A windy, wintry, snowy hike to Notkarspitze. Originally planned for five people, two buddies dropped out before the hike, leaving us as myself, Alex and Johanna. We took the train to Oberau, and got advice from a group of youths returning from a night out in Munich. They assured us the weather would be great. They were not entirely correct.
At Oberau we took a bus to Ettal am Berg, and climbed the eastern ridge towards Ochsensitz. We put on microspikes for the forest road, but in the forest the snow was wet and clumped under our boots, so we removed them. By 1300 hm, we were wishing for snow shoes! There was occasional snow and gusts of wind, and sometimes the sun came out, giving us glorious views over Oberammergau and Ettal.
As we climbed higher, the snow became deeper and we sang carols to encourage the person breaking trail (often Johanna!) There aren’t too many carols shared between the UK and Germany, so we didn’t always know the words, but it was good fun anyway.
We paused only briefly at Ziegelspitz before pressing on to Notkarspitze. The path became indistinct, with deep snow and sometimes very strong winds. The last section up to the peak was a real slog, but eventually we made it. We weren’t going to hang around for long – the wind was strong and the visibility low. But as we walked only a few metres away from the summit, the sun came out, the wind dropped and all was warm and well.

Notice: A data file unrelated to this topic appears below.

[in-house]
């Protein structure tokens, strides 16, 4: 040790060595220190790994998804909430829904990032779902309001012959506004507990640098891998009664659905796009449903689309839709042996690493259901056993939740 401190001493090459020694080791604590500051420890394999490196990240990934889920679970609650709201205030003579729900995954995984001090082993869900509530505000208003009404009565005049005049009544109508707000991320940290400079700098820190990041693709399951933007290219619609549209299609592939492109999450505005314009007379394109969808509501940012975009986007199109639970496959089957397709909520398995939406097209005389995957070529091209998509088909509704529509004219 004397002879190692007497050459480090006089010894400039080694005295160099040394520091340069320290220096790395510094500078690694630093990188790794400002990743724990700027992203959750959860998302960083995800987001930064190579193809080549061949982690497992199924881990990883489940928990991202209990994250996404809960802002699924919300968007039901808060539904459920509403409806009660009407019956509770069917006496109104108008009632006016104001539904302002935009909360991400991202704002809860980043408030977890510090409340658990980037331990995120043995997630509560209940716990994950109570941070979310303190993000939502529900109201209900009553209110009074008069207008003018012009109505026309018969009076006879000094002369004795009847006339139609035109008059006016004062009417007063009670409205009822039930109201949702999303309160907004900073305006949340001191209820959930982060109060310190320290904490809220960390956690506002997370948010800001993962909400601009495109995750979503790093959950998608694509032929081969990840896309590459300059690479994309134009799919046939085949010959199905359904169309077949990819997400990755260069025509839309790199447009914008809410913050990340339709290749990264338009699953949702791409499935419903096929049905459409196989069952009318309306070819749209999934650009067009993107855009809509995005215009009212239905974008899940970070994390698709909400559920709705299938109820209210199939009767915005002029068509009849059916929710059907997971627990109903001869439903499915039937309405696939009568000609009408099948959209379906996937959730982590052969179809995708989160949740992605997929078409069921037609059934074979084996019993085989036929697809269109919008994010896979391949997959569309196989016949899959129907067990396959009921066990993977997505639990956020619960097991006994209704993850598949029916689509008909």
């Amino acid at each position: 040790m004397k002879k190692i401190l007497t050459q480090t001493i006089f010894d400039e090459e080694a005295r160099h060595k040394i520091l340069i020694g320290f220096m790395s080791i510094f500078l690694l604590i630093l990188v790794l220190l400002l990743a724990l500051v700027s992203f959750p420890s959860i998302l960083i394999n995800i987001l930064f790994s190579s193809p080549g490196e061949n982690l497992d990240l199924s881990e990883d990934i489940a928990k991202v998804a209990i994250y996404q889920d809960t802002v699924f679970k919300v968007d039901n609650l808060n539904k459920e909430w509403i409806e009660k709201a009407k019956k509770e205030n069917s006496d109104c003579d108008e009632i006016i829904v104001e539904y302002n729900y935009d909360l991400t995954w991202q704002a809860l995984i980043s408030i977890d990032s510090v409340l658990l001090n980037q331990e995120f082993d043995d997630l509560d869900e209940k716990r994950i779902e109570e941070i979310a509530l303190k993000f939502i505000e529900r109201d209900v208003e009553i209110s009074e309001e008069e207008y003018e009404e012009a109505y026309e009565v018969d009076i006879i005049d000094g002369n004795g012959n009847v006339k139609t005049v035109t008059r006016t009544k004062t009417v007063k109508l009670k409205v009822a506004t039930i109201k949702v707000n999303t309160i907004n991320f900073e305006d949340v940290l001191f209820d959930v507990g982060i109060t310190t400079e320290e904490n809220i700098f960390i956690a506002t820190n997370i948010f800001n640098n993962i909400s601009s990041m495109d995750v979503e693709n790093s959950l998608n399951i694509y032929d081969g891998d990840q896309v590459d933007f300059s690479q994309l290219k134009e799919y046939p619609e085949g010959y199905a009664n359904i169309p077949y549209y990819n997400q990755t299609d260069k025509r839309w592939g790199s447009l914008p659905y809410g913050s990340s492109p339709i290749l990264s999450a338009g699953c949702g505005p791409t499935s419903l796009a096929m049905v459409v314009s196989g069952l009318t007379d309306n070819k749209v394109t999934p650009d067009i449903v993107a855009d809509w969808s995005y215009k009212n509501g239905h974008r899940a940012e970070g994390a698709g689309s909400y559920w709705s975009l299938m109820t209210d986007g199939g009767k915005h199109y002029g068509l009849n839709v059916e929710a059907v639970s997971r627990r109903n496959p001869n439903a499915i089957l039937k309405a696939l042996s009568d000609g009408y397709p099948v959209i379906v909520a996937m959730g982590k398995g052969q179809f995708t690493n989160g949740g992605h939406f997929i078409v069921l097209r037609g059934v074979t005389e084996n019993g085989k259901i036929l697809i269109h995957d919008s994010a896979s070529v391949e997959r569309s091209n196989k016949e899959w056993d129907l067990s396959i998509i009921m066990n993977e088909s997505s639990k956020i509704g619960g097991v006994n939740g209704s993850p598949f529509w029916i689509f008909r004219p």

We’d originally planned to tick off a few more peaks before heading to Farchant. However, it had taken us five hours to reach Notkarspitze, which was a 2.5 hr hike in summer. Knowing that dusk would soon be upon us, we opted to take the long valley back down parallel to the ridge we had just been on, and end in Oberau.
With only a few navigational issues, we made it to Ross alm (everything looks like a path in a snowy forest) where we paused for second lunch. The next section was along the side of the valley, with a steep drop off into the Giessenbach below. There was wet snow on the group, which had sometimes slid down in mini avalanches, and we picked our way across these debris fields, looking for the red paint marks on the trees for guidance. A few Gams watched us from high above, ready to trigger an avalanche and steal our boots.
Darkness fell just as we got to the train station in Oberau. The hike had been far longer than I expected, a total of 10.5 hrs. Snowshoes would have been very useful for many sections. The wind and snow were not really an issue by themselves, but we were all experienced and had plenty of layers and lots of food to keep us going. Winter is certainly here now, even the low “easy” hikes in the pre-Alps are now a serious challenge!